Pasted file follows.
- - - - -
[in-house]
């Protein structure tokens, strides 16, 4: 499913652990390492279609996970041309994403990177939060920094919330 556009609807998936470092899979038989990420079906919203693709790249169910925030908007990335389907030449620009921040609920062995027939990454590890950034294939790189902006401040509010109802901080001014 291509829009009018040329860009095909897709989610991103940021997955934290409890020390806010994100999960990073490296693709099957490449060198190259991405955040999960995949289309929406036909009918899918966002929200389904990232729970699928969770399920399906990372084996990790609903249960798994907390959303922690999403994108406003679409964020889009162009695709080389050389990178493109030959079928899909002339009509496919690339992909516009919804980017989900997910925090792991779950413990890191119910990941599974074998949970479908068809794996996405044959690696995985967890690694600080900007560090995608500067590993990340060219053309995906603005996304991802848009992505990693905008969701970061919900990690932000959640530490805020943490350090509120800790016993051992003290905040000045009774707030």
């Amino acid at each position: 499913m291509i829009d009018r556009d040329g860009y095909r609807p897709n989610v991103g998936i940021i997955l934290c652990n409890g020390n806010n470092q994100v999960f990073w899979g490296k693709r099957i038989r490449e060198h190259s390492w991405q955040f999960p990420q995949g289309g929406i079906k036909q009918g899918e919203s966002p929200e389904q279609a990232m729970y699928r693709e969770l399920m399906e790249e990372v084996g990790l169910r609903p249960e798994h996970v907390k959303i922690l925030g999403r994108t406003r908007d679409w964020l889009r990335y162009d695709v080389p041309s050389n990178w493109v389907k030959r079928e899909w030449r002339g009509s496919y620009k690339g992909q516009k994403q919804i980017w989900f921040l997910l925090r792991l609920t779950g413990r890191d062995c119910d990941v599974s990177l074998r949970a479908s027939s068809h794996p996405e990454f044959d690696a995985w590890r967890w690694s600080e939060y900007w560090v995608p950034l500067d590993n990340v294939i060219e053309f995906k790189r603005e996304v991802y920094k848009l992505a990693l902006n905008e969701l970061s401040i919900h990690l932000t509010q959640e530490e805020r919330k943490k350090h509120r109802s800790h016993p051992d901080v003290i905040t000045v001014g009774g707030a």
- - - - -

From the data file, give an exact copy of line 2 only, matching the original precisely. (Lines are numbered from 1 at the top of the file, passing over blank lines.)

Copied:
């Protein structure tokens, strides 16, 4: 499913652990390492279609996970041309994403990177939060920094919330 556009609807998936470092899979038989990420079906919203693709790249169910925030908007990335389907030449620009921040609920062995027939990454590890950034294939790189902006401040509010109802901080001014 291509829009009018040329860009095909897709989610991103940021997955934290409890020390806010994100999960990073490296693709099957490449060198190259991405955040999960995949289309929406036909009918899918966002929200389904990232729970699928969770399920399906990372084996990790609903249960798994907390959303922690999403994108406003679409964020889009162009695709080389050389990178493109030959079928899909002339009509496919690339992909516009919804980017989900997910925090792991779950413990890191119910990941599974074998949970479908068809794996996405044959690696995985967890690694600080900007560090995608500067590993990340060219053309995906603005996304991802848009992505990693905008969701970061919900990690932000959640530490805020943490350090509120800790016993051992003290905040000045009774707030």